Alarming Number of Superusers Lurking Near Sensitive Data

When it comes to having superuser privileges in an IT environment that's host to sensitive information, absolute power can absolutely corrupt, a study shows.

The annual "Trust, Security and Passwords" survey conducted by Newton, Mass.-based IT security consultancy Cyber-Ark Software found that as many as a third of IT administrators said they still had access to the enterprise environment after leaving the job. Moreover, many also came clean about routinely abusing their admin privileges by accessing company systems and snooping through confidential files, databases and documents.

"What this says about the IT space is that organizations have spent so much time protecting against outside or server-side threats and have given the keys to the kingdom to their in-house staff," said Adam Bosnian, a vice president of product strategy at Cyber-Ark. "The most surprising thing to us is how many people -- anonymously, of course -- admitted to snooping or keeping network passwords when they left the job. Not many are going to admit to this, so what this means is that there are many more unaccounted for."

The results were gleaned from a survey of about 300 mostly senior IT professionals attending the recent Infosecurity Conference in London.

Among the confidential bits of information IT pros admitted to looking at were salary details, merger and acquisition or executive share-sale plans and initiatives, personal e-mails, board meeting minutes and correspondence, and other pieces of personal information.

What's more, nearly half the respondents -- about 47 percent, in fact -- said that, at the very least, they have at times accessed information not relevant to what they're supposed to be doing.

Bosnian and others point out the irony in the fact that at many businesses, users are routinely asked to change their passwords every 90, 60, sometimes even 30 days. But when it comes to generic superuser accounts -- i.e.,"SYSADM" and "SECADMIN" -- which have access to every corner of the IT environment, not so much.

"The amount of shared generic accounts with one password that only a few people know is not only astounding, it's a recipe for disaster," Bosnian said. "While it's easier and more efficient to do this and then trust your IT people, it's dangerous because these passwords hardly ever change and are passed on Post-it notes from one IT guy to the next."

The Wolf and the Orphan Accounts
Last month, right around the time Cyber-Ark was collecting its survey data, another security services consultant -- Los Angeles-based Symark International -- conducted a study of its own on orphaned accounts that go to the root of the inside-job phenomenon.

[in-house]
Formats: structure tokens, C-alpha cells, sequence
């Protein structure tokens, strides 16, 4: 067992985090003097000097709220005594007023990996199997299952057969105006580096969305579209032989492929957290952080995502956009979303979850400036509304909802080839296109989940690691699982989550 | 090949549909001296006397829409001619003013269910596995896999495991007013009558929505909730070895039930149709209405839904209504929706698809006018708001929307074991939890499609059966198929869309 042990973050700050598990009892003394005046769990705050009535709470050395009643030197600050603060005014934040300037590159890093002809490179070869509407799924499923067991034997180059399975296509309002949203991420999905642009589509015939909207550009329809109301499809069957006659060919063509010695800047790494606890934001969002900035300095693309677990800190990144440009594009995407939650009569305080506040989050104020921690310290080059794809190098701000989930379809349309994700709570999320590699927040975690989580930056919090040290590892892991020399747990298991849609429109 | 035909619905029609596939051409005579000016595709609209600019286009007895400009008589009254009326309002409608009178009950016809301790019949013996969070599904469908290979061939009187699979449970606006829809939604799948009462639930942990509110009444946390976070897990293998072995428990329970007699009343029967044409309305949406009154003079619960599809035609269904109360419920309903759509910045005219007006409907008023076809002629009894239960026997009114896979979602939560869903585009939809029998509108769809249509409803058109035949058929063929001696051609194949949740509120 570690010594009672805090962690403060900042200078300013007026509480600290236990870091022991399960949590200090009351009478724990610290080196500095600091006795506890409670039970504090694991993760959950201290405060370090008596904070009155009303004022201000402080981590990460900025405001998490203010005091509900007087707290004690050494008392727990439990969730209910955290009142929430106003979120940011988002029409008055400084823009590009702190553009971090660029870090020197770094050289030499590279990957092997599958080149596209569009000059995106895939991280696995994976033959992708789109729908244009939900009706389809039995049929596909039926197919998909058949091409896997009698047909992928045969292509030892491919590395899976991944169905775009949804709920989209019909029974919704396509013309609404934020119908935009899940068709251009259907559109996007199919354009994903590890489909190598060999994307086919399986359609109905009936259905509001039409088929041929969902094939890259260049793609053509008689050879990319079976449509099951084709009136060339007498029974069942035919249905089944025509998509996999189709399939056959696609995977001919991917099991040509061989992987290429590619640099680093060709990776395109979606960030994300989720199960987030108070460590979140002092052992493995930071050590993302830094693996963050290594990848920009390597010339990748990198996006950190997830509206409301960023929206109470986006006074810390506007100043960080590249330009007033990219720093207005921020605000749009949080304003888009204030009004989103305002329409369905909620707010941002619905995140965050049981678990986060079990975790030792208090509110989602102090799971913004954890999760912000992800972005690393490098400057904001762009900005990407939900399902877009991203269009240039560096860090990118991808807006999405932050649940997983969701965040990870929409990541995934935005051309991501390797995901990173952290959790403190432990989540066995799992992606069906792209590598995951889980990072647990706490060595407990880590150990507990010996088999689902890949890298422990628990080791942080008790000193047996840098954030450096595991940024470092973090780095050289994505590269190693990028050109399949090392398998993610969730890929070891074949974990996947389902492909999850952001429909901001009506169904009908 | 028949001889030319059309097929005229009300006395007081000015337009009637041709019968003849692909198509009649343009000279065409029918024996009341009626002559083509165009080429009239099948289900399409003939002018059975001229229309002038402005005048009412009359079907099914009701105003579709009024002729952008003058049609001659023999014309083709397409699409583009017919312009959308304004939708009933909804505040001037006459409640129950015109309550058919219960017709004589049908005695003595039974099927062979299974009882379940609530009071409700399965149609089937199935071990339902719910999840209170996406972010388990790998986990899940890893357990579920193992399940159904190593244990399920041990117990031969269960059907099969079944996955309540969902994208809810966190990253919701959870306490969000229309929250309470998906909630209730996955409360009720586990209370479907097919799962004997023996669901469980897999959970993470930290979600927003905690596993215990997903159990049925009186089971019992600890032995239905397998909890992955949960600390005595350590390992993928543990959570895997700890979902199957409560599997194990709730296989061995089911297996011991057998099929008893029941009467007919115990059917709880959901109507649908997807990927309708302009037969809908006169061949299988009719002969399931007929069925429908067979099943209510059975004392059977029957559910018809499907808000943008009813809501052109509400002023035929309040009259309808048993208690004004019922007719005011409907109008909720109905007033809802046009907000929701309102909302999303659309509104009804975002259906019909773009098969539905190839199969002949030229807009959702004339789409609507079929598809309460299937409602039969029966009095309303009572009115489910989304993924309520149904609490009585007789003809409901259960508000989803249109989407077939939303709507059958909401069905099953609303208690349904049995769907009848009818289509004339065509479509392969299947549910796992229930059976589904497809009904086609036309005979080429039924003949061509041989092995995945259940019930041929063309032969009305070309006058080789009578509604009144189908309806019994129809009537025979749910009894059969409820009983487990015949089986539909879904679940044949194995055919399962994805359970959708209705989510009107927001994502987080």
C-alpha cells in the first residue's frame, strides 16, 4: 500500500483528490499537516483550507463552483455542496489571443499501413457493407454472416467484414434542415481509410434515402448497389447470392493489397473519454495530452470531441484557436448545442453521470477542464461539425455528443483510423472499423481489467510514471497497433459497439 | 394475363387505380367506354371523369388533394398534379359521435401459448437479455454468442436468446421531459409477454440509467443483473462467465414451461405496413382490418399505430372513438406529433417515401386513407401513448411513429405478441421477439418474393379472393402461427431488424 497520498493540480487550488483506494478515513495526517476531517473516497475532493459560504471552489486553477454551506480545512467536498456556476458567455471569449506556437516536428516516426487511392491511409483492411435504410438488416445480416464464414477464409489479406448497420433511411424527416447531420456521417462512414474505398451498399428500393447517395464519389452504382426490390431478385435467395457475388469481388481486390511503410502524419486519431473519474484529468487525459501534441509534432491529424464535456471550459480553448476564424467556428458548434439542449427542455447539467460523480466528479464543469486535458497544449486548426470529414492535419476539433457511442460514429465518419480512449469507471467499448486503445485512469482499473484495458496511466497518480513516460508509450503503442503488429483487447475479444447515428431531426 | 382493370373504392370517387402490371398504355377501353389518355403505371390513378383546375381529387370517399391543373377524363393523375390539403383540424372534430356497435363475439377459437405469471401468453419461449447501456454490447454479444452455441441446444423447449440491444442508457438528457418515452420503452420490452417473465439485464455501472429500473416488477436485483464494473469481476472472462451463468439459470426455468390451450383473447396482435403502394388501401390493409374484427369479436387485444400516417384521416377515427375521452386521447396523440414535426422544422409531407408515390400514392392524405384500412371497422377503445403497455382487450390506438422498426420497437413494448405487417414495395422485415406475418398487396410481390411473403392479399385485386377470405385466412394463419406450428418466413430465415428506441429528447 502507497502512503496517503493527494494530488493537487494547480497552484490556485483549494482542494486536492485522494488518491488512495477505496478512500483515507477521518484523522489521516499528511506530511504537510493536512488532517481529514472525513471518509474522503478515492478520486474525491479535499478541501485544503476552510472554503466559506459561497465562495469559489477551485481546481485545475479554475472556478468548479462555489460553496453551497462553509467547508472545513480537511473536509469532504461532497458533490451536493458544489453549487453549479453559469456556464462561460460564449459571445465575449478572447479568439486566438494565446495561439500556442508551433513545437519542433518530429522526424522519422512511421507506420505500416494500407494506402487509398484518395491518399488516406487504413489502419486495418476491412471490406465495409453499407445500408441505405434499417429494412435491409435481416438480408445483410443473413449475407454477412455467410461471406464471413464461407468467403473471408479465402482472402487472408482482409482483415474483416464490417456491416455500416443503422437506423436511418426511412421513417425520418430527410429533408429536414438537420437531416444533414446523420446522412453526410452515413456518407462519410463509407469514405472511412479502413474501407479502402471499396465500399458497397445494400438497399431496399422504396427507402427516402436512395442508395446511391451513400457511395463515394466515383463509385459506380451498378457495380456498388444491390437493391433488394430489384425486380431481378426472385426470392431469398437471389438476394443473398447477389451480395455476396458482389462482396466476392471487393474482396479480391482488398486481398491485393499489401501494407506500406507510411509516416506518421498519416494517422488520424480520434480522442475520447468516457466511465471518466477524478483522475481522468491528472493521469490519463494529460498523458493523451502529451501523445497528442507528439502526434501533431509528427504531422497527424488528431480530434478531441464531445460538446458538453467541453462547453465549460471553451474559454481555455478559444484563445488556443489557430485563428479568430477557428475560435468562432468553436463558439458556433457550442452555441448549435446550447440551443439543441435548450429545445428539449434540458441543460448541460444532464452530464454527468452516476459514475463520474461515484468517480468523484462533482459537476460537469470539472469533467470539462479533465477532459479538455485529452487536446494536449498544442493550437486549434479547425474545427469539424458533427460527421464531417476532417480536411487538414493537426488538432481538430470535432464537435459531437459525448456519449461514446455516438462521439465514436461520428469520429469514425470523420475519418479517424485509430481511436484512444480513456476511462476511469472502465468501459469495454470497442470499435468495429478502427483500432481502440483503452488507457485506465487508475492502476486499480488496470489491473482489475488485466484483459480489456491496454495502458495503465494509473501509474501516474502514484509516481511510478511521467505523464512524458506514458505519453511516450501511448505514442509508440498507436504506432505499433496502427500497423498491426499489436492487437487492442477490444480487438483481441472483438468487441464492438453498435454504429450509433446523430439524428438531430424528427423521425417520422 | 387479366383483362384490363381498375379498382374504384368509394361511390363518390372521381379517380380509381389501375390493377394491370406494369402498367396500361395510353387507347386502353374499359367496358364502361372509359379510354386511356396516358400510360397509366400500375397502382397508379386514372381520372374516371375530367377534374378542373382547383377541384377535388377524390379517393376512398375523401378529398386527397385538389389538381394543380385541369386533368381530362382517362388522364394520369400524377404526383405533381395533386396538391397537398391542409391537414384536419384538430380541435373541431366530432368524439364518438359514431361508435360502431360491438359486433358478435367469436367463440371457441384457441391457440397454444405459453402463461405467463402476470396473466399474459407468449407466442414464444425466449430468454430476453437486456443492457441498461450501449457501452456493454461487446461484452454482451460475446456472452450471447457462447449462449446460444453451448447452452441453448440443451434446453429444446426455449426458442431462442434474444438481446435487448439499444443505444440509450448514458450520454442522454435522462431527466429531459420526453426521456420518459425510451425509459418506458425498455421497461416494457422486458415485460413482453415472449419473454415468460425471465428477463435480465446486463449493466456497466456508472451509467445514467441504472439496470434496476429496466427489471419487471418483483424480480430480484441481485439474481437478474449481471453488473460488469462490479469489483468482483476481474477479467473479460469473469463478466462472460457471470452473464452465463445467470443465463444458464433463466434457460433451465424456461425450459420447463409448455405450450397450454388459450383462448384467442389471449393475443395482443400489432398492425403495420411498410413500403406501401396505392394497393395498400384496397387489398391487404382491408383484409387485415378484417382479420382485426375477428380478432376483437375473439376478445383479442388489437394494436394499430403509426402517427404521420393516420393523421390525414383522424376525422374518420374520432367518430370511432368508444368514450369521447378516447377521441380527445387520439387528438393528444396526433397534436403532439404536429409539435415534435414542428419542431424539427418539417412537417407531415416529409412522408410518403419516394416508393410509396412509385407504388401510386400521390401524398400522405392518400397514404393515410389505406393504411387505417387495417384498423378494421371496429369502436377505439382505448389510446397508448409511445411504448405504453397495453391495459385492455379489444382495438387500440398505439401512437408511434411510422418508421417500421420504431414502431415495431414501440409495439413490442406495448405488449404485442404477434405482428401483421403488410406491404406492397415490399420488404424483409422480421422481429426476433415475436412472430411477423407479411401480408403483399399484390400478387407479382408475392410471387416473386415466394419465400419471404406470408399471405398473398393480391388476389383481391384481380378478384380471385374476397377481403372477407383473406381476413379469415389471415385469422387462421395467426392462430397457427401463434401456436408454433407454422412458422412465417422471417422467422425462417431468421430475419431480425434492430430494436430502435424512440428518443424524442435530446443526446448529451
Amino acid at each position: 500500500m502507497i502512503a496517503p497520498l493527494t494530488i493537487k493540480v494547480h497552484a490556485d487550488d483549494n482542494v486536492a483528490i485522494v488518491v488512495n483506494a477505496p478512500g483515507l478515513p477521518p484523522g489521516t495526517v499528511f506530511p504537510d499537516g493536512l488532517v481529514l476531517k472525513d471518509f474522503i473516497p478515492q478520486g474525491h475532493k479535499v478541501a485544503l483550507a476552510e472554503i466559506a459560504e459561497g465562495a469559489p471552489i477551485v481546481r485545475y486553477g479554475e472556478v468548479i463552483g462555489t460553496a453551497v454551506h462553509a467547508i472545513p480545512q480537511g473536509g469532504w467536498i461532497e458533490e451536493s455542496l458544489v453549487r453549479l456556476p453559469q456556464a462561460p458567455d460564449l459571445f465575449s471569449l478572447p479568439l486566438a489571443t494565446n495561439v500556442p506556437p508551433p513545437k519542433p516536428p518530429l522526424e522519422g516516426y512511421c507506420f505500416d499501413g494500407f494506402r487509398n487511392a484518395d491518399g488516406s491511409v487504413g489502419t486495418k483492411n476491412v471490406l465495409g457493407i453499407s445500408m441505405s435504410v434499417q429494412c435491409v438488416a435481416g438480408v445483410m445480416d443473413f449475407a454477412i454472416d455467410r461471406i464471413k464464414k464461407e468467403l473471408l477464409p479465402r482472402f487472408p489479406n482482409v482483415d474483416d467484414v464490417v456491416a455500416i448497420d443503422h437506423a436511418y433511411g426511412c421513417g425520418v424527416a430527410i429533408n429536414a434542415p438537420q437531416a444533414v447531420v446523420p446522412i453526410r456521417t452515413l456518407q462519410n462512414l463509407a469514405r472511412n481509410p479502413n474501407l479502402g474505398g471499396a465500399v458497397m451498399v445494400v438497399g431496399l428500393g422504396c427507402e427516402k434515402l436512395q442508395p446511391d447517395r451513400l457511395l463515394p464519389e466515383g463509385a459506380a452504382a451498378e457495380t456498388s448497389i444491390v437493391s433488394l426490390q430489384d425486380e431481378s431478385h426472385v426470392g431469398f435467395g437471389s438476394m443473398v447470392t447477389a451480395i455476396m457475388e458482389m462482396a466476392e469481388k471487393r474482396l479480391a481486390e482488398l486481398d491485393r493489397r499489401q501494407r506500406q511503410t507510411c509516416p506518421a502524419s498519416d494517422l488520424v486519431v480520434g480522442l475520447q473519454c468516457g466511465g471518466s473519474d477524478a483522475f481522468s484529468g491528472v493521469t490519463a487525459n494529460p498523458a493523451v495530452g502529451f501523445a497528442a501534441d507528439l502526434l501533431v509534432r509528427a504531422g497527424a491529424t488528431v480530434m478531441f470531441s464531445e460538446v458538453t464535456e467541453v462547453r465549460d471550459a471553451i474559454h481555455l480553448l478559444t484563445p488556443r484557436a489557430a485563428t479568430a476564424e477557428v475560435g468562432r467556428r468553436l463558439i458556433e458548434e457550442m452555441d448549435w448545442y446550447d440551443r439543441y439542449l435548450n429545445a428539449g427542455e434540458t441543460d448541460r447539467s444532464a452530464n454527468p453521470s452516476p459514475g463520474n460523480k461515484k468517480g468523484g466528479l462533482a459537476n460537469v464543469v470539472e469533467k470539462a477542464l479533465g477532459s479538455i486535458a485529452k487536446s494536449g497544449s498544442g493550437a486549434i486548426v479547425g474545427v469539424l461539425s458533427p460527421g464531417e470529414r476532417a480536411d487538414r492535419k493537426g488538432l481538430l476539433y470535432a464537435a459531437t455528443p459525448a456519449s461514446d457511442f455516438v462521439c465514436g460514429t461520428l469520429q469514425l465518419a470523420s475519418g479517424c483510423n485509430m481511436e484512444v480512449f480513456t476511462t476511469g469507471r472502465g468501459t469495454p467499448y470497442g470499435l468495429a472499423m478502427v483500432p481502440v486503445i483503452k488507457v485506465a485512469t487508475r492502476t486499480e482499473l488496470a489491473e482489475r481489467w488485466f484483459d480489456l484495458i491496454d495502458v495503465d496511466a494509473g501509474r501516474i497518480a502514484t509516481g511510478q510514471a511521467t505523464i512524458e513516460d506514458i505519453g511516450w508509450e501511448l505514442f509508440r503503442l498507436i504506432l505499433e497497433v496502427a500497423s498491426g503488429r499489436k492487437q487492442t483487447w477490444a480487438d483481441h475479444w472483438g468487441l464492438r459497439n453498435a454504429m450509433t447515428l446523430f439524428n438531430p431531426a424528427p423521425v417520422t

Ellen Libenson, Symark's vice president of product management, feels some vindication now that what she had been saying since the beginning of the year about insider threats seems to be coming to fruition -- and people are starting to take notice.

"This is a textbook wolf-and-hen-house issue," Libenson said. "This is especially prevalent at smaller companies where separation of duties is absent. In this instance, a developer might be the systems admin, the network admin and the programmer, and it's unlimited access."

Indeed, evidence of this emergent threat has been around for a while and promises to get worse. A recent SANS Institute report cited insider threats as a major problem going forward. And Libenson and her peers in the IT security arena contend that even if there clearly aren't enough staff in an IT shop, there should be some level of monitoring -- even by people who may not have an IT background.

For instance, physical security tracking can still mitigate risk if staff members have to sign in during off-hours or an independent consultant periodically reviews system activity or processing environment log-ons. This way, an independent auditor, consultant or someone from another department charged with periodically reviewing activity can swoop in with a fresh eye and take a look at things.

"What you need in situations like this is either an automated tool or a procedure in place that lets you know that between 3 and 3:40, Adam Bosnian was on the system, or at least cut down on the amount of superuser log-ins so that it's impossible not to tell who was doing what," Bosnian said. "Because survey aside, it's the people that don't jokingly admit to what they're doing that you have to worry about."

About the Author

Jabulani Leffall is an award-winning journalist whose work has appeared in the Financial Times of London, Investor's Business Daily, The Economist and CFO Magazine, among others.


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